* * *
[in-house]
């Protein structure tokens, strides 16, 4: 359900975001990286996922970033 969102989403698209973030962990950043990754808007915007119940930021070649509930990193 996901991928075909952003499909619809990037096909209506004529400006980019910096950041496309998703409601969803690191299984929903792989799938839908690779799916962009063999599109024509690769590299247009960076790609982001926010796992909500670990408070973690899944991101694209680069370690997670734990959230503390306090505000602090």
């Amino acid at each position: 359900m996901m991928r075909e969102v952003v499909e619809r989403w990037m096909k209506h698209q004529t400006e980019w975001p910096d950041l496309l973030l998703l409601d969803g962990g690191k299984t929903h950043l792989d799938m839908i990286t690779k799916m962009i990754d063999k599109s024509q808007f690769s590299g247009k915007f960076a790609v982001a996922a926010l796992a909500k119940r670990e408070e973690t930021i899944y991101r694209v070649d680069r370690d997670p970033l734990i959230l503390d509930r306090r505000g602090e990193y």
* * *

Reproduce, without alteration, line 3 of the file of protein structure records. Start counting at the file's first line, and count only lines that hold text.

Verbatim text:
């Amino acid at each position: 359900m996901m991928r075909e969102v952003v499909e619809r989403w990037m096909k209506h698209q004529t400006e980019w975001p910096d950041l496309l973030l998703l409601d969803g962990g690191k299984t929903h950043l792989d799938m839908i990286t690779k799916m962009i990754d063999k599109s024509q808007f690769s590299g247009k915007f960076a790609v982001a996922a926010l796992a909500k119940r670990e408070e973690t930021i899944y991101r694209v070649d680069r370690d997670p970033l734990i959230l503390d509930r306090r505000g602090e990193y």